‘As good as it gets’: Venables reloads Clemson defense
CLEMSON, S.C. (AP) — The crowd rose and so did the noise level in Death Valley. No. 1 Clemson faced fourth-and-goal from the 2 with 10 seconds left in regulation against Texas A&M.
It felt like a pivotal moment, even if it wasn’t.
Kellen Mond made a quick throw to wide-open tight end Jalen Wydermyer in the end zone to give the Aggies their first and only touchdown in 24-10 loss in which they were mostly manhandled by the defending national champions.
“I think that was our only bust,” said Clemson defensive coordinator Brent Venables with a smile that made clear the Tigers wanted that no-touchdowns-allowed game as much as their fans.
During Clemson’s rise to college football royalty over the last decade under Dabo Swinney, the Tigers have been one of the few programs in the age of offense to consistently produce top-level defenses. Clemson keeps sending players to the NFL. Especially pass rushers. The next wave steps up, and the beat goes on.
The constant is Venables, now in his eighth season as Swinney’s top lieutenant. The high-energy and highly compensated assistant coach who has his own get-back guy to keep him from drifting off the sideline has directed a top-25 defense every season since 2013. Clemson has been top five in the nation in yards allowed per play in four of the last five seasons.
“He’s as good as it gets,” Swinney said Saturday night. “He’s passionate about it, he loves what he does. He loves it. And the guys love working with him. Players love playing for him.”
The task for Venables, or Coach V, this season was to replace four starting defensive linemen who were drafted by the NFL in April, including three first-rounders. There is still big-time talent up front, but depth, experience and leadership is in development. The back end of the defense is more settled, with veterans to lean upon such as safeties Tanner Muse, K’Von Wallace, Denzel Johnson and Nolan Turner.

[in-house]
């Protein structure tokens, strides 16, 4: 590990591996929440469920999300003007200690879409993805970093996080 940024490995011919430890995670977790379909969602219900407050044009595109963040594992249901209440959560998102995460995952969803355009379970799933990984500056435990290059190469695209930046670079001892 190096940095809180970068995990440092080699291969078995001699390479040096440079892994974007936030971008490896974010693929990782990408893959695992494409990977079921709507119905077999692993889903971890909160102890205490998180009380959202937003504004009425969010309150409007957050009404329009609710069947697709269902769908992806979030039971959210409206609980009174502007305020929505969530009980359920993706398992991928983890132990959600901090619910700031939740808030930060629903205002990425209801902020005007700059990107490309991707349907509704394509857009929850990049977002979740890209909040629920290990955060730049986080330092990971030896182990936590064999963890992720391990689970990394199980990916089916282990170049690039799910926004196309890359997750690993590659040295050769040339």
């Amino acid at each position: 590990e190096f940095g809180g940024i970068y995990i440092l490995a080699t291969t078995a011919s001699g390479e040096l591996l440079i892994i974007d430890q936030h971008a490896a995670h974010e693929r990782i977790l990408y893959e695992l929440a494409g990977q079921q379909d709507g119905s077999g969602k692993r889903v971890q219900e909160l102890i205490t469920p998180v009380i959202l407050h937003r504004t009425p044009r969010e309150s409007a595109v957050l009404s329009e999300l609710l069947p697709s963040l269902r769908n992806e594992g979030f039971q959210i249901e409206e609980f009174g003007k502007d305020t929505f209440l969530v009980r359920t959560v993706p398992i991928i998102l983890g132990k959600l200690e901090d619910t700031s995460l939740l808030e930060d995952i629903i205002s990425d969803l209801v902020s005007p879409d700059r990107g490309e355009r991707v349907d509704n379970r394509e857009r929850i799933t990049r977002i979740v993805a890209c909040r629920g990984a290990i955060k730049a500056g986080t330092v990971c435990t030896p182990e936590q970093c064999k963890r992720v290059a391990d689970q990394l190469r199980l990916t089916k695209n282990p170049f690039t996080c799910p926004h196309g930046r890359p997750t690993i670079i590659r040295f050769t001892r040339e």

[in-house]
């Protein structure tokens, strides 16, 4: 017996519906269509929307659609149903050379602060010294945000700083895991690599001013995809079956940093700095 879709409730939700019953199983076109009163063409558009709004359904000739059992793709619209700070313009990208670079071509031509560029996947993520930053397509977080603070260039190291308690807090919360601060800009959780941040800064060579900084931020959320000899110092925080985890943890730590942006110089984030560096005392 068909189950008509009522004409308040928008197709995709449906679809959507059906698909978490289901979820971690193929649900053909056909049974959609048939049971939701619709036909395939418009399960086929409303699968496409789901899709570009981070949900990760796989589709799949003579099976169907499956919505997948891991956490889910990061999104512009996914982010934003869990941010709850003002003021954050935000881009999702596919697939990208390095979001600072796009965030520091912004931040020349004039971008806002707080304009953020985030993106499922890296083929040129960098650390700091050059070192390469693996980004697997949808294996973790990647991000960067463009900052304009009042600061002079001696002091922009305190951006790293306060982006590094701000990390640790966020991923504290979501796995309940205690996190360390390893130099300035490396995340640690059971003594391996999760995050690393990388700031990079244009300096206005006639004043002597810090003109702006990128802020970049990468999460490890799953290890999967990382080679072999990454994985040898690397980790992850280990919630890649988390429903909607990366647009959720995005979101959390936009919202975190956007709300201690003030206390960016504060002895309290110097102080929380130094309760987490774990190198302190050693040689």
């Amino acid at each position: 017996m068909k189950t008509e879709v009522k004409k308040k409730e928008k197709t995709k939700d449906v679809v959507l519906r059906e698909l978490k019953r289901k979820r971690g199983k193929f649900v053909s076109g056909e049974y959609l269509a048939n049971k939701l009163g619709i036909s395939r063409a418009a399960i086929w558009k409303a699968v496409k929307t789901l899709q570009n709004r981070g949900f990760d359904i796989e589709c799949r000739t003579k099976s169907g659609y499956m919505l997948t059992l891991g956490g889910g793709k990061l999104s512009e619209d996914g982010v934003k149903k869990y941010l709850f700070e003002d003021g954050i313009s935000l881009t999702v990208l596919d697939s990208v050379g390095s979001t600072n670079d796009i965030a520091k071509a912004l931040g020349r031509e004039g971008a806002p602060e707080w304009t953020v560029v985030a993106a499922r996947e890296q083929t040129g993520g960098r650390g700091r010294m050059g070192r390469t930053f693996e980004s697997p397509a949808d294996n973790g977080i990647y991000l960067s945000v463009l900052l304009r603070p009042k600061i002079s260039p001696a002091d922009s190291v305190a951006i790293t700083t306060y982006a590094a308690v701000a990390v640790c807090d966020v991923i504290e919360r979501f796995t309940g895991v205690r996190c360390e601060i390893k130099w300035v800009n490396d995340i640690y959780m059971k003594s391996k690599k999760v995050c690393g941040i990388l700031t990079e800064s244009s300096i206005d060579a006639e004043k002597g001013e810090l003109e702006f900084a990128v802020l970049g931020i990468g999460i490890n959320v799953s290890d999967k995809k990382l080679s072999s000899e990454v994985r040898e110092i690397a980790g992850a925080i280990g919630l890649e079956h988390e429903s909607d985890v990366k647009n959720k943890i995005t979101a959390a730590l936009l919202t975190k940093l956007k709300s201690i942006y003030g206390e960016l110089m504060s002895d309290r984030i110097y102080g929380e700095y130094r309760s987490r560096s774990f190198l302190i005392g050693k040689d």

Against Texas A&M, Clemson played lots of six-defensive back formations. Swinney said Venables used six personnel packages against Texas A&M as compared to just two for Georgia Tech in the opener.
With Christian Wilkins, Clellin Ferrell, Dexter Lawrence and Austin Bryant leading the way last year, Clemson could rely on a dominant defensive line to solve most any problem.
“With our personnel, we need to have multiple answers,” Swinney said.
“It’s not easy. They throw a lot at us. But it’s part of the challenge,” said Turner, who bounced back from an early missed tackle against A&M to have a solid game. “The guy’s a genius. Always coming up with crazy stuff.”
Venables sees his job as making the complicated simple.
“Your schemes are no good if the fundamentals and technique stink,” he said.
Clemson co-offensive coordinator Jeff Scott said opponents are lucky to only have to go up against Venables once a season while he has to do it three times a week. Tony Elliott, Clemson’s lead play-caller on offense, said not having to go against those Power Rangers, as Wilkins and crew dubbed themselves, has been little relief.
“It doesn’t look or feel much different to me. You’re seeing those young d-linemen growing up,” Elliott said. “And then you see Brent’s ability to find schematically what the weakness of an offense is. He’s going to challenge us from a protection standpoint. He’s going to challenge us in the run game with the different fronts and stunts and pressures that he gives us.”
Venables, who was hired away from Oklahoma after the 2011 season, is one of three defensive coordinators to earn more than $2 million last year. There have been opportunities for him to become a head coach, but the fit at Clemson, and the salary, have given him no reason to leave a job he might do better than anybody in major college football.
A year after Mond passed for 430 yards against Clemson in College Station, the Tigers held the Aggies 4.2 yards per play Saturday. Through three quarters, Clemson led 24-3 and Mond had thrown for 115 yards against Clemson’s reloaded defense.
“We’re not a polished product. We’ll go out there and want to throw up at times watching tape I’m sure,” Venables said. “We’ve seen some growth and part of that growth, too, is just confidence. ‘I can do it. This isn’t that hard. If I just go stance, alignment, assignment, key. Stance, alignment, assignment, key. And just have the focus and the discipline to do that play after play all the plays come to me. I don’t have to try to make plays.’”
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